Wimbledon has arrived and eyes will turn to the skies as fans wonder how much the weather will affect play throughout the tournament.
It wouldn’t be Wimbledon without a monsoon striking in the midst of a perfect week, but thankfully the All-England Club are well-prepared for the heavens to open.
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Centre Court’s stunning roof will once again be called upon to shield the hallowed lawn from the elements, and Court One has a fancy upgrade for 2019.
Championships chiefs have splashed out £70million on a brand new roof for the second-largest court in the grounds, meaning more games will survive a wash-out.
RadioTimes.com has rounded up the advanced weather forecasts for every day of the tournament at Wimbledon.
Wimbledon 2019 weather forecast
Last updated: 3:15pm, Friday 28th June. Based on BBC Weather.
Monday 1st July – 22c sunny intervals, no rain
Tuesday 2nd July – 20c sunny intervals, no rain
Wednesday 3rd July – 22c sunny intervals, no rain
Thursday 4th July – 24c sunny intervals, no rain
Friday 5th July – 21c sunny intervals, no rain
Saturday 6th July – 21c sunny intervals, no rain
Sunday 7th July – 22c sunny intervals, no rain
Monday 8th July – 22c sunny intervals, no rain
Tuesday 9th July – 22c sunny intervals, no rain
Wednesday 10th July – 23c sunny intervals, no rain
Thursday 11th July – 23c sunny intervals, no rain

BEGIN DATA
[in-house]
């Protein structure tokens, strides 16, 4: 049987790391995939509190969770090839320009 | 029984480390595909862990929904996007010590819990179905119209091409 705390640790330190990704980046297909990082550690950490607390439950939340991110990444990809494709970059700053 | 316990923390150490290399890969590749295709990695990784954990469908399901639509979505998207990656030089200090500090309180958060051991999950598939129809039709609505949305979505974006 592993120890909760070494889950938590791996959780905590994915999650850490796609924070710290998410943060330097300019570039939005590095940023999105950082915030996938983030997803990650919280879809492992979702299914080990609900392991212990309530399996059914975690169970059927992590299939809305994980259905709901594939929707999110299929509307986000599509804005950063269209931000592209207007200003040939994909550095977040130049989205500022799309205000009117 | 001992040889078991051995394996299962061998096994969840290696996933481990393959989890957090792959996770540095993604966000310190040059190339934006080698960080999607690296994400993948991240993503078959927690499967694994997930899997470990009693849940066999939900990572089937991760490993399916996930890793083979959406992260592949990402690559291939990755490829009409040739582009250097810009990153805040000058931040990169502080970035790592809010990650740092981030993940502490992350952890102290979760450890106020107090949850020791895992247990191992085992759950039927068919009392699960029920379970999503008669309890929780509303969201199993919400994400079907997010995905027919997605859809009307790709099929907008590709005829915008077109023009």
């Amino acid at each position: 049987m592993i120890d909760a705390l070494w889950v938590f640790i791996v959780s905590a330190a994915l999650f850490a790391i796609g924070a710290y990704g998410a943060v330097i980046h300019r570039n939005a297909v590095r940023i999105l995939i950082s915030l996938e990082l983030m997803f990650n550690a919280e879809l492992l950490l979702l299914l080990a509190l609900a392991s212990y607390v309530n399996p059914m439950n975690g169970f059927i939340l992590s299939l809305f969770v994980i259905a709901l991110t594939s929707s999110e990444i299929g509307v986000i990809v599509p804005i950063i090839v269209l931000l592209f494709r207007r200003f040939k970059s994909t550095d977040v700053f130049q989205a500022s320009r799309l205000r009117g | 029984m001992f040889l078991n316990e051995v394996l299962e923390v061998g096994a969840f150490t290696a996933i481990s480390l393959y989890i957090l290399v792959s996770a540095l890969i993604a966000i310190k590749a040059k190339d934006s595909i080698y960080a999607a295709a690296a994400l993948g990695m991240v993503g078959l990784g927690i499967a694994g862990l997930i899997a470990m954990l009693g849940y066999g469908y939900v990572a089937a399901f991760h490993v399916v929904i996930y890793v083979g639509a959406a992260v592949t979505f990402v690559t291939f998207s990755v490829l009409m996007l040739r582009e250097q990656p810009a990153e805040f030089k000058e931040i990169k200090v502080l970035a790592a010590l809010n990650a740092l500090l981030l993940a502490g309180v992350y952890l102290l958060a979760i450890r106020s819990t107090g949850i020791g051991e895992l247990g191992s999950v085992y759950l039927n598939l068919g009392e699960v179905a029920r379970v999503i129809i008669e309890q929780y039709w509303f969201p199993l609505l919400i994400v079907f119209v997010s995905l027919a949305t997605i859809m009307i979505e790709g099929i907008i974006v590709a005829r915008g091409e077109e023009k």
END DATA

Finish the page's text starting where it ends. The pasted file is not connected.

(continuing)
Friday 12th July – To be updated
Saturday 13th July – To be updated
Sunday 14th July – To be updated
Will it rain at Wimbledon?
The answer to this question during 125 of the 133 Championships to take place has been a resounding ‘YES’.
Lucky spectators and players in 1922, 1931, 1976, 1977, 1993, 1995, 2009 and 2010 are the only tournament attendees to not get a soaking in SW19, according to Wimbledon records.
What happens when it rains at Wimbledon?
Umpires will quickly draw the current point to an end, with ground staff ready and waiting at the side of the court.
Once the call to postpone play is made, the team of helpers will quickly draw down the net and rush across the grass with the covers.
If the rained-off match is outside on a smaller court, it’s simply a waiting game, with schedules being pushed back to accomodate delayed matches.
If the raind-off match is on Centre Court or Court One, the roof can be closed – which takes around half an hour once the air circulation is adjusted to generate the ideal indoor climate – and play will continue.